baca skrip: #_____ is a monthly series of online Malay play readings happening from May to August 2020. Putting the spotlight on the written text, the platform revisits seminal works by Singapore Malay playwrights. This series hopes to create the space to consider the resonance of the text today, appreciating the textures in the use of the Malay language while peeping into the history of contemporary Malay playwriting.
From re-discovering the familiar and being surprised by the new, we invite you to re-acquaint yourselves with the characters' confrontations with reality -- which is, in more than one way, our own.
The first edition of baca skrip: #___ features Irfan Kasban with his trilogy, Hantaran Buat Mangsa Lupa.
Created between 2007-2012, this collection of plays marked Irfan's professional debut as a triple threat - playwright, director and production designer. The works explore Islamic motifs of desire, struggle and loss through a language that is introspective and lyrical. The texts demonstrate a style of imagining Islam that has become characteristic of Irfan's work, and we can already see here the birth of his distinct treatment of characters that exist in between our reality and an Islamic archetypal universe.
As it is important to the canon of contemporary Malay theatricalities, this trilogy is also pivotal to Irfan's artistic trajectory. Indeed, his experimental treatment of Islamic philosophy in these plays would go on to become a mark of his multi-disciplinary output.
Hantaran Buat Mangsa Lupa
Hantaran Buat Mangsa Lupa (Offerings for the Victims of Amnesia) is a trilogy of plays inspired by the three main events leading to the establishment of Islam. Paired with the severely poetic nature of the Malay language, Hantaran offers a dimension that faith excludes and/or questions.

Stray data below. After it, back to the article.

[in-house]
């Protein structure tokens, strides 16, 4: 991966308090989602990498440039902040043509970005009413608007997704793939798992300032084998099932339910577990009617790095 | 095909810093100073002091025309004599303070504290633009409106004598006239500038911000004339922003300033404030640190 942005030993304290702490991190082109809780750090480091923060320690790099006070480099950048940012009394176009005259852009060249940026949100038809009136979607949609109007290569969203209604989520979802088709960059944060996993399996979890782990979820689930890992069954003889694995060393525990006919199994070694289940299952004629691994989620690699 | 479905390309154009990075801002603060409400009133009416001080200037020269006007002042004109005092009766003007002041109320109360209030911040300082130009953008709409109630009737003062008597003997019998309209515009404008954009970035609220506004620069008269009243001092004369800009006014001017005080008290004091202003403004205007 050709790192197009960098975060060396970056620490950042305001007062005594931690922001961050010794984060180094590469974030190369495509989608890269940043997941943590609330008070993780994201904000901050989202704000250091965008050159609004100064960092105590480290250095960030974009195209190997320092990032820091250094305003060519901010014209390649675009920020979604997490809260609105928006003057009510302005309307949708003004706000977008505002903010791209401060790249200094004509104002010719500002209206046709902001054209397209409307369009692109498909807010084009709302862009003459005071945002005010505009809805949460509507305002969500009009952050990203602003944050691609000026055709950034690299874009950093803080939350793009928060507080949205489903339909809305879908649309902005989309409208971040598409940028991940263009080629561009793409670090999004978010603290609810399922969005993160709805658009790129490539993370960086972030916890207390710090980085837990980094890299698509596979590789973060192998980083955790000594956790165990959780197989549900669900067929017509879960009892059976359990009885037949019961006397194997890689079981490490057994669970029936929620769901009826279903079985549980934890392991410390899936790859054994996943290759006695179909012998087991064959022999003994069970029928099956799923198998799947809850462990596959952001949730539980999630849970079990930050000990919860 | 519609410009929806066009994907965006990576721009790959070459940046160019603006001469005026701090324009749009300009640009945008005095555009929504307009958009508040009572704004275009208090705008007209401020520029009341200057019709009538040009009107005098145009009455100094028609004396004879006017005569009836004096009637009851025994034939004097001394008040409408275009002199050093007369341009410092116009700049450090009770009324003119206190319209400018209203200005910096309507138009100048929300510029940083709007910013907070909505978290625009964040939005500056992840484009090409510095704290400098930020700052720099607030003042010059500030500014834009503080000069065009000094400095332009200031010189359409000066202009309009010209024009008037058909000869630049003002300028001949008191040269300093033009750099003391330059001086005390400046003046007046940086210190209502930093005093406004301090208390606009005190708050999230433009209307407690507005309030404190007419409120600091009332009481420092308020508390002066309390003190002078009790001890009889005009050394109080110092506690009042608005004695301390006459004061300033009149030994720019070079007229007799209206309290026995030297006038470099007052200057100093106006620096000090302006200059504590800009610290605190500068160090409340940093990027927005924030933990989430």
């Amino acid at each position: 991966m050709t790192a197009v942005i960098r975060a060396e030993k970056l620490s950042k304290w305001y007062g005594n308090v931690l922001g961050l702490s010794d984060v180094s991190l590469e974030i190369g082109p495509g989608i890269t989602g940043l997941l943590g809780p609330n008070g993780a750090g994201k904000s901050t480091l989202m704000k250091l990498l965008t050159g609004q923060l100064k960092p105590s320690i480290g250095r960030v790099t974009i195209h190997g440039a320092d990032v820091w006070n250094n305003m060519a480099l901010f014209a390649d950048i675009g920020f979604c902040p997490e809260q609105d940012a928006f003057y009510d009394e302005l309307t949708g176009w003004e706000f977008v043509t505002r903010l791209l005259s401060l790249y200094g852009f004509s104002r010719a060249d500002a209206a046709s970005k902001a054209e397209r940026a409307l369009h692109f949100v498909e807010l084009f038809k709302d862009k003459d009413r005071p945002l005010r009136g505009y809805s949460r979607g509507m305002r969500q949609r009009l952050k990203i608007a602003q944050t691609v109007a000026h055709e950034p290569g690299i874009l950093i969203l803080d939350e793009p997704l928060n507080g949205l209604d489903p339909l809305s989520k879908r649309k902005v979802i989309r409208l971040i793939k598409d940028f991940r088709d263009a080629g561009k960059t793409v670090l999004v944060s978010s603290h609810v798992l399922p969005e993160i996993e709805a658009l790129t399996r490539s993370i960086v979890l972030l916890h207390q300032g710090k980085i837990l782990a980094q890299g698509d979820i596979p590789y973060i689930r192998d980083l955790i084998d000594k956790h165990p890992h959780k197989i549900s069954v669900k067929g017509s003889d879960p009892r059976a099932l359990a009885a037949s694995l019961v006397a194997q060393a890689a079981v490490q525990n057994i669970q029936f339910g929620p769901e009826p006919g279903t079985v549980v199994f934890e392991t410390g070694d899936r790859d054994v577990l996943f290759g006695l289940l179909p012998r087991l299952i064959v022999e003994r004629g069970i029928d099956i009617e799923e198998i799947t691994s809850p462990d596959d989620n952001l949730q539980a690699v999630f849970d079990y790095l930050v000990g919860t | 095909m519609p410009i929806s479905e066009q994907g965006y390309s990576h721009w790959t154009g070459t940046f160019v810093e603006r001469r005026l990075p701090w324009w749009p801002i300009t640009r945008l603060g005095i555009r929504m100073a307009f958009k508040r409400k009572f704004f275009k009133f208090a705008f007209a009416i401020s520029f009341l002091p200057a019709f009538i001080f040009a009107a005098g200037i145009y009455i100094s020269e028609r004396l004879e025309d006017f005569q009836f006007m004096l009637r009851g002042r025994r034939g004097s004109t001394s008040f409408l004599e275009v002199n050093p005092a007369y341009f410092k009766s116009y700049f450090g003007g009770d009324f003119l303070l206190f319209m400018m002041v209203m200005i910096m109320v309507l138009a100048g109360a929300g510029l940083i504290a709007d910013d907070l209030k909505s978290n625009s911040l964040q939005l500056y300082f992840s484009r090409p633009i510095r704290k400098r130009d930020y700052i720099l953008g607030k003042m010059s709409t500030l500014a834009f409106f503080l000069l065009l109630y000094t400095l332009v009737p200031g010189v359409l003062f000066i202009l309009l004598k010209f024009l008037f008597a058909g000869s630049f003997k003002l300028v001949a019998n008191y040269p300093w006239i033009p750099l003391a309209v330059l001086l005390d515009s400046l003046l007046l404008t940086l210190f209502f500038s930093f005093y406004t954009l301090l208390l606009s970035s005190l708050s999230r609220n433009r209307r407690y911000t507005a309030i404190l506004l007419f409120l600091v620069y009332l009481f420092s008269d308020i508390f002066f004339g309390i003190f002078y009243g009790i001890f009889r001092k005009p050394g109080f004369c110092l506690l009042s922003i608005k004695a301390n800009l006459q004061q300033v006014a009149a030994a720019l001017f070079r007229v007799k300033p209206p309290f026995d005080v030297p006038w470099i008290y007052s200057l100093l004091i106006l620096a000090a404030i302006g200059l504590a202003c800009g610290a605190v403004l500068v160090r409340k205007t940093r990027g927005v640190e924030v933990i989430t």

Read by Shida Mahadi and Izzul Irfan
From Hadith no. 4, the Messenger of Allah (peace be upon him), told us that it takes 40 days for a sperm and egg to become a drop of blood, then a chunk of meat, and then its roh (soul) to be blown into it by an angel on the last day. Along with its roh, four other decrees will also be written onto it; takdir, rezeki, iman and ajal (fate, sustenance, faith and finiteness).
Hawa, who is pregnant, receives a premonition that she will meet Malaikat (angel) on the 39th day, where she hopes to enquire about the fate of her child, and herself; revealing her true desire to challenging predestination.
Read by Misha'al Syed Nasar and KayKay Nizam
Two men in a toilet cubicle.
They talk, but not a lot.
They touch, but not too much.
Only the four walls bear witness to their dispositions.
They struggle to find comfort and space.
A woman looms outside, shifting the gravity of their proximity.
The two men are now trapped in the cubicle.
W.C, was created to examine the complexities between men - abandonment, trust, and maybe even love. Performed in an intimate setting with sparse text, the audience is cornered to read between the lines and decipher the relationship between these two characters.
W.C. speaks of comfort and sacrifice, or lack thereof.
Read by Fir Rahman
94:05, invites the audience to the life and memories of Ahmad bin Abdullah. As he tidies his studio apartment, Ahmad finds it hard not to reminisce. He shares with us every important juncture he has passed through, slowly revealing his struggles with fate. Every now and then he contemplates mortality, especially in moments when hope becomes fleeting.
Ahmad tells stories of the Prophet Muhammad from memory, in an attempt to ease himself, and maybe, to find a reason to live. He recites Surah 94 – Relief, fixated on the promise in fifth line;
"So, verily, with every difficulty, there is relief".